Wed, Aug 09, 2017 - Page 9 News List

Climate change is forcing Swiss glaciers to give up the missing

Authorities said melting of the country’s glaciers at an unprecedented rate has caused a significant increase in the number of human remains discovered

By Philip Oltermann and Kate Connolly  /  The Guardian

Swiss police said hundreds of bodies of mountaineers who have gone missing in the Alps in the past century could emerge in coming years as global warming forces the country’s glaciers to retreat.

Alpine authorities have registered a significant increase in the number of human remains discovered last month, with the body of a man missing for 30 years the most recent to be uncovered.

Rescue teams in Saas Valley in the Valais canton were on Tuesday last week called after two climbers retreating from an aborted ascent spotted a hand and two shoes protruding from the Hohlaub Glacier.

Rescuers spent two hours freeing the mummified body with icepicks and their bare hands, also recovering a silver wristwatch and a ring. A helicopter flew the remains to Bern, Switzerland, where forensics experts matched the DNA to that of a German citizen, born in 1943, who had gone missing on a hike on Aug. 11, 1987.

One rescue worker said the man had worn shoes “unsuitable” for walking on ice, suggesting he might have slipped after walking a few meters onto the glacier and fallen down a crevice. Both feet had become detached from the body, indicating the force of the fall.

The discovery came less than a week after the bodies of a Swiss couple, missing for 75 years, were found in the Tsanfleuron Glacier in the same canton. Marcelin and Francine Dumoulin had disappeared after going out to milk their cows in a meadow above Chandolin on Aug. 15, 1942.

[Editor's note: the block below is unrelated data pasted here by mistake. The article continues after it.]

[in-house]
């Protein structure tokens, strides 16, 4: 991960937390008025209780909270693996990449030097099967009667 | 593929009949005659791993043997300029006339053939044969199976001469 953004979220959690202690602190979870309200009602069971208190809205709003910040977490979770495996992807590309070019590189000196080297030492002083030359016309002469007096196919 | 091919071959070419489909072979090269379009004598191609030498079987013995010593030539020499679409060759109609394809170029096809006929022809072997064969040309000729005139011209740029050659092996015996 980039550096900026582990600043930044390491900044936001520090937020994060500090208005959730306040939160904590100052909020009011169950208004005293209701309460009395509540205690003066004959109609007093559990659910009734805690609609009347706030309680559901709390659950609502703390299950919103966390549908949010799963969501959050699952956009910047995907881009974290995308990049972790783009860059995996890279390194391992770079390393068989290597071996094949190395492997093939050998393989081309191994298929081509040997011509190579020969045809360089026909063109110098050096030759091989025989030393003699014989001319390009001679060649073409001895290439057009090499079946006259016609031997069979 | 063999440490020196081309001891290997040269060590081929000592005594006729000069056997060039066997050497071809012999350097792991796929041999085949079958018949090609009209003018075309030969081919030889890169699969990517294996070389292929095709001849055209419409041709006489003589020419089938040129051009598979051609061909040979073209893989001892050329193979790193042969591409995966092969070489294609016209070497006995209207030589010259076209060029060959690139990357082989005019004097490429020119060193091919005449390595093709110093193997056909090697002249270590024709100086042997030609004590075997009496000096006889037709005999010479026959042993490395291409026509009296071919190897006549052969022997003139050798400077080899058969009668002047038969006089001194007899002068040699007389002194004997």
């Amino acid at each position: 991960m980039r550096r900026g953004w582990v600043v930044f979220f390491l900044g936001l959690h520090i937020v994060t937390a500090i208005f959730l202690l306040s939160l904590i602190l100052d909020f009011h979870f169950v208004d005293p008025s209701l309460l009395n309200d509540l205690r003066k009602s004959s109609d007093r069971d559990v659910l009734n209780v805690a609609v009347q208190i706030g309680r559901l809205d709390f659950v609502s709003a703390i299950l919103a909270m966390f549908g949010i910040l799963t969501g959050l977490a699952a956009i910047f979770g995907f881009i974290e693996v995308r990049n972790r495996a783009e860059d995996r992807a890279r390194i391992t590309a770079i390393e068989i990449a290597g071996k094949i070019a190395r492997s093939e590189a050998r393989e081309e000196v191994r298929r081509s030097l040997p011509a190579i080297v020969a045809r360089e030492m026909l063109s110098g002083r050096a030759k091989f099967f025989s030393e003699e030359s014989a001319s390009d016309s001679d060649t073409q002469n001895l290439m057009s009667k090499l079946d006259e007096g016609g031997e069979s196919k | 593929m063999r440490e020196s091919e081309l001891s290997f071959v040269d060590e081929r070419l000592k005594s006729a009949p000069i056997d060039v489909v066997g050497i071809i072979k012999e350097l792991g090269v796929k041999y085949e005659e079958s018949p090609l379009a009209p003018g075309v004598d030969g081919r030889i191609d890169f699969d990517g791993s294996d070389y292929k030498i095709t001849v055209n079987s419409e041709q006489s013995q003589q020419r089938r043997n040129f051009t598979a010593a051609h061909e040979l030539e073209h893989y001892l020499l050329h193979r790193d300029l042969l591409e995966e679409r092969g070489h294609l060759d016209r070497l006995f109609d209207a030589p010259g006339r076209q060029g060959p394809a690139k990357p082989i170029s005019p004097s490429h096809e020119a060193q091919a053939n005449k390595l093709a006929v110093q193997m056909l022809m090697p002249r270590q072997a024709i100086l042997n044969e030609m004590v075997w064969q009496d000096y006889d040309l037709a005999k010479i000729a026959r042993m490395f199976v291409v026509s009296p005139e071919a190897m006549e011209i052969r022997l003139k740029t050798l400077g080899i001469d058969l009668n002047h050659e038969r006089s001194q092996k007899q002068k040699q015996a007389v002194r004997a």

On Thursday last week, the remains of a person believed to have been killed in an Air India crash more than 50 years ago were also discovered in the French Alps, on Mount Blanc.

Switzerland’s glaciers have been melting at an unprecedented rate, losing almost 1km3 in ice volume, or about 900 billion liters of water, over the past year.

According to an investigation by newspaper Tagesanzeiger, eight of the 10 months in which the glaciers have lost the most in volume over the past century have been since 2008.

Since 1850, when glaciers covered 1,735km2 of Swiss land, the total area has shrunk by half to about 890km2.

Police in Valais expect the bodies of many more missing persons to emerge because of global warming.

“It’s quite clear,” spokesman Christian Zuber said. “The glaciers are retreating, so it’s logical that we’re finding more and more bodies and body parts. In the coming years we expect that many more cases of missing persons will be resolved.”

A map that lists everyone who had gone missing since 1925 contains 306 names and locations, one fewer since the discovery of the German mountaineer, he said.

At least 160 alpinists remain missing in France’s Mont Blanc massif, and the Morteratsch Glacier in Switzerland’s Graubunden canton is believed to contain the bodies of 40 mountaineers.

Zuber described the “great relief” at being able to pass on the information to the families “who would otherwise never know with 100 percent certainty whether their loved one had perished on the mountain. Finally, when a corpse is discovered, you have an absolute guarantee,” he said.

He said that feeling had also been palpable earlier this year when a local woman was able to retrieve the bodies of her dead parents, the Dumoulins, who had disappeared when she was just four years old.

“We locals are obviously used to the mountains, but such discoveries are no less emotional for the people here,” he said.

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